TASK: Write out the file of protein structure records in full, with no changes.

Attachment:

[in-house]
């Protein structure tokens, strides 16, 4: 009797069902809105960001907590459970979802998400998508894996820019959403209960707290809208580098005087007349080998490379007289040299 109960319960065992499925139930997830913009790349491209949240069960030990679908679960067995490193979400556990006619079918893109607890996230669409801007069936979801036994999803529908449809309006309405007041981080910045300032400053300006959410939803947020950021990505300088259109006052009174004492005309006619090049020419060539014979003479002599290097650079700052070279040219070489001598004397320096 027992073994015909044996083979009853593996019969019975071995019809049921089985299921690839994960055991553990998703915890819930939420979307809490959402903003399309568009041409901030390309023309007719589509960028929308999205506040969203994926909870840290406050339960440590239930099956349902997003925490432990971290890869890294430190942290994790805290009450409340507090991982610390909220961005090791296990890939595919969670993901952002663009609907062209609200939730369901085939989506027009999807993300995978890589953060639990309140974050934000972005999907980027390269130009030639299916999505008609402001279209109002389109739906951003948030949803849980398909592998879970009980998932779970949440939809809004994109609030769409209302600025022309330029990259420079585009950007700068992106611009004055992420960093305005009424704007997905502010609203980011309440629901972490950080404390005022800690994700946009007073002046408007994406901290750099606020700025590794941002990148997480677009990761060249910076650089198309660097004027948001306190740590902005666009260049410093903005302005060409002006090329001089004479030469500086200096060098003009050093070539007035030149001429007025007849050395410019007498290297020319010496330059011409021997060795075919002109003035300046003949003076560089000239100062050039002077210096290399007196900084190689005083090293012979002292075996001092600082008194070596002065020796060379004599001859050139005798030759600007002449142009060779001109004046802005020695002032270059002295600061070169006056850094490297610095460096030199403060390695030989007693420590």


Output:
[in-house]
């Protein structure tokens, strides 16, 4: 009797069902809105960001907590459970979802998400998508894996820019959403209960707290809208580098005087007349080998490379007289040299 109960319960065992499925139930997830913009790349491209949240069960030990679908679960067995490193979400556990006619079918893109607890996230669409801007069936979801036994999803529908449809309006309405007041981080910045300032400053300006959410939803947020950021990505300088259109006052009174004492005309006619090049020419060539014979003479002599290097650079700052070279040219070489001598004397320096 027992073994015909044996083979009853593996019969019975071995019809049921089985299921690839994960055991553990998703915890819930939420979307809490959402903003399309568009041409901030390309023309007719589509960028929308999205506040969203994926909870840290406050339960440590239930099956349902997003925490432990971290890869890294430190942290994790805290009450409340507090991982610390909220961005090791296990890939595919969670993901952002663009609907062209609200939730369901085939989506027009999807993300995978890589953060639990309140974050934000972005999907980027390269130009030639299916999505008609402001279209109002389109739906951003948030949803849980398909592998879970009980998932779970949440939809809004994109609030769409209302600025022309330029990259420079585009950007700068992106611009004055992420960093305005009424704007997905502010609203980011309440629901972490950080404390005022800690994700946009007073002046408007994406901290750099606020700025590794941002990148997480677009990761060249910076650089198309660097004027948001306190740590902005666009260049410093903005302005060409002006090329001089004479030469500086200096060098003009050093070539007035030149001429007025007849050395410019007498290297020319010496330059011409021997060795075919002109003035300046003949003076560089000239100062050039002077210096290399007196900084190689005083090293012979002292075996001092600082008194070596002065020796060379004599001859050139005798030759600007002449142009060779001109004046802005020695002032270059002295600061070169006056850094490297610095460096030199403060390695030989007693420590």